Call for Consultants to undertake assessment studies on development financing by business to promote human rights and community participation with focus on the mining sector.
Country assessment study on development financing by business to promote human rights and community participation using selected case studies of mining companies in South Africa, Mozambique, DRC, Zimbabwe and Zambia
The growing demand for energy and natural resources has led many resource-rich Southern African countries to avail more land for the extraction of oil, gas and minerals to foreign extractive companies. The extractive industry is a key economic sector in the growth and development of countries in the Southern Africa Development Community (SADC) regional bloc.
Historically, countries such as South Africa, Democratic Republic of Congo (DRC), Zambia and Zimbabwe have contributed immensely to the global supply of high-value minerals and metals, including gold, diamonds, copper, cobalt, chrome, platinum group of metals (PGM), and nickel. The discovery of gas in Mozambique and uranium in Malawi has also opened these countries to extraction projects in pursuit of socio-economic benefits. Mining, by its very nature, is destructive to the environment and often presents a myriad of changes to the socio-cultural and environmental conditions of adjacent communities.
There is now a growing recognition that extractive projects are only secured and beneficial when they establish a strong win-win relationship with those affected by the project through the identification and management of risks and opportunities. However, despite increased production of mineral resources in the SADC countries, states lack the institutional capacity to monitor extractive projects and ensure that they do not adversely affect the environment and the lives of people in local communities. All countries in SADC have in place national laws, regulations and policies that require mining companies to ensure community participation in decision-making processes. Increasingly, both governments and companies are recognising the importance of free, prior and informed consent, and the ‘polluter pays’ principle.
The laws and policies relating to community participation in mining processes have been modelled around social and environmental management processes. Examples of such processes include in the Environmental Impact Assessment (EIA), Social Impact Assessment (SIA) and Social and Labour Plans (SLPs). However, there exists a significant gap between policy and implementation.
Apart from national laws, there are also international and regional legal instruments that determine how natural resources should be exploited, and how benefits should be shared. At the international level, the UN through its Resolution 1803, recognises the existence of states sovereignty over their resources. While it affords states wide discretion to dispose of their resources as they see fit, it also prescribes the context within which states must act. It requires states to exercise this sovereignty in the interests of the people. Resolution 1803 states that “The rights of the people and nations to permanent sovereignty over their natural wealth and resources must be exercised in the interest of their national development and well-being of the people of the state concerned”. This is a permanent sovereignty doctrine which can also be found in the Charter of Economic Rights and Duties of States, passed by the UN General Assembly in 1974 as a centre-piece of what came to be called the “New International Order”.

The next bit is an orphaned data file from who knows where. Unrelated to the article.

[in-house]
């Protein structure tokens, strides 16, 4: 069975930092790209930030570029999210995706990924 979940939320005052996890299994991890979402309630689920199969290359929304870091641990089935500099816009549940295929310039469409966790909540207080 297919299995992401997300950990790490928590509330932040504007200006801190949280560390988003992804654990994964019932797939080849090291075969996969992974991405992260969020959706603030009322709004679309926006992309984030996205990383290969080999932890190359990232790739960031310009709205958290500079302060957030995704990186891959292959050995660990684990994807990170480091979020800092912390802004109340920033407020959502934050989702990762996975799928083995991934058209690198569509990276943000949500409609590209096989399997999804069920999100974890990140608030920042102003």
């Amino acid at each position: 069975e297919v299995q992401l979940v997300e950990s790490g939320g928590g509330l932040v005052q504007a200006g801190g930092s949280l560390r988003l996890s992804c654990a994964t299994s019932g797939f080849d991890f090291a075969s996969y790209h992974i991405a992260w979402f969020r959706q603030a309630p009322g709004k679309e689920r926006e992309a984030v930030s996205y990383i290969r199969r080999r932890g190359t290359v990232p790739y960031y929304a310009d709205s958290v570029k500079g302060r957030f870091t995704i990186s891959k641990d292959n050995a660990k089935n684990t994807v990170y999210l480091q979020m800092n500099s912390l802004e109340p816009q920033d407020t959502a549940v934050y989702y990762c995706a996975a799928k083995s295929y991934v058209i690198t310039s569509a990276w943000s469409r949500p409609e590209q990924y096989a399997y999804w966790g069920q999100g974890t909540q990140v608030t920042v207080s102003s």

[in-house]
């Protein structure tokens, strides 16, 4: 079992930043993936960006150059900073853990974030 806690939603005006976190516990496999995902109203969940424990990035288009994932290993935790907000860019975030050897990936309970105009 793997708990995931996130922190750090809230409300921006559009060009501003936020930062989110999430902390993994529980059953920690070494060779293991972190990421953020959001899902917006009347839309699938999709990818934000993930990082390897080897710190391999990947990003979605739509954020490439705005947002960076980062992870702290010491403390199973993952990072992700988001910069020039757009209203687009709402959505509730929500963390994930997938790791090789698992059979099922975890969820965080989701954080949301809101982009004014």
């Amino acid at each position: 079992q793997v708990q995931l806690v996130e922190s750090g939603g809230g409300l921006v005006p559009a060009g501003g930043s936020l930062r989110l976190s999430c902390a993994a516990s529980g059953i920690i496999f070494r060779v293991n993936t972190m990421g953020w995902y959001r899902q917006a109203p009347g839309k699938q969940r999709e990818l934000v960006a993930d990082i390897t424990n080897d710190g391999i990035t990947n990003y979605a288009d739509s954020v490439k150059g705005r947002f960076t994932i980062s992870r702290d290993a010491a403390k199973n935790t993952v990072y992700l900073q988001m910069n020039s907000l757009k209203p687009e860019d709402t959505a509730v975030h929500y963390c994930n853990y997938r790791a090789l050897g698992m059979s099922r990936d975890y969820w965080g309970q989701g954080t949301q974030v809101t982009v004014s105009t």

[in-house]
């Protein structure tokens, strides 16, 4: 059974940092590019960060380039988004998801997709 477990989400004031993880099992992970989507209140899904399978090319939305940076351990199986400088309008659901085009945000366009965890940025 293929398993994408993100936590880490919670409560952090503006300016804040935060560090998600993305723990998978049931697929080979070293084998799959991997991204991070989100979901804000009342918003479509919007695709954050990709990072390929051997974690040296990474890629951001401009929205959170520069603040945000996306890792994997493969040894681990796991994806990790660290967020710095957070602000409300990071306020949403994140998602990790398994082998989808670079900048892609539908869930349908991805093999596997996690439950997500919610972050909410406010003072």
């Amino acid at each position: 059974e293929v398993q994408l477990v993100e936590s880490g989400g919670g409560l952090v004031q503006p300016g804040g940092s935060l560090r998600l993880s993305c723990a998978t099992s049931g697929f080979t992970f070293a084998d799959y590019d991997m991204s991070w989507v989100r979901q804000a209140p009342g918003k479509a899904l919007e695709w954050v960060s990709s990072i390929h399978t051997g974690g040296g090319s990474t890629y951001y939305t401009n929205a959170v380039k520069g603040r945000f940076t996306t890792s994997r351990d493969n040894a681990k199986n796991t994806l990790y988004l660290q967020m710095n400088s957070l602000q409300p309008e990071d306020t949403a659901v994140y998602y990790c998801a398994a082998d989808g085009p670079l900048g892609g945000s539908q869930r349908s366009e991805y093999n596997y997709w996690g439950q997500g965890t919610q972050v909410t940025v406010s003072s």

Another international principle that supports respect for human rights in the extraction of resources is the International Covenant on Economic, Social, and Cultural Rights (ECOSOC), which stipulates that the “the misuse of a nation’s resources is a violation of human rights”, and obliges states to respect, protect, and fulfil the rights it sets forth. It is important for citizens to confront their governments, including litigating against them, when this right is not respected and protected.
At the continental level, the African Charter on Human and Peoples’ Rights adopted in 1986 (to which all SADC countries are signatories) stipulates in Article 21 that “All people shall dispose freely of their wealth and natural resources. This right shall be exercised in the exclusive interest of the people. In no case shall a people be deprived of it. In case of spoliation the dispossessed people shall have the right to lawful recovery of its property as well as to an adequate compensation…” The African Charter stipulates further (in the same Article 21) that “…states to the present Charter shall undertake to eliminate all forms of foreign exploitation particularly that practiced by international monopolies so as to enable their people to fully benefit from the advantages derived from their national resources…” There is also the African Mining Vision, which emphasis the need to place mining in the structural transformation of national economies and societies; the primacy given to national democratic sovereignty and control over the exploitation of country’s resources, and determination of the nature of their use; the recognition of the rights of constituencies and their participation in the formulation of mining and broader development policy; and the commitment to building national institutions for the effective realisation of these principles.
Given the numerous high-profile cases in which business has been implicated in serious human rights violations across the world, significant changes have taken place in the human rights discourse. There has been recognition of the clear link between business and human rights. Various global initiatives from UN bodies, financial institutions and industry have placed human rights higher on the business agenda. These various initiatives have attempted to address existing challenges in business development projects, providing standards and guidance to foster better industry practices.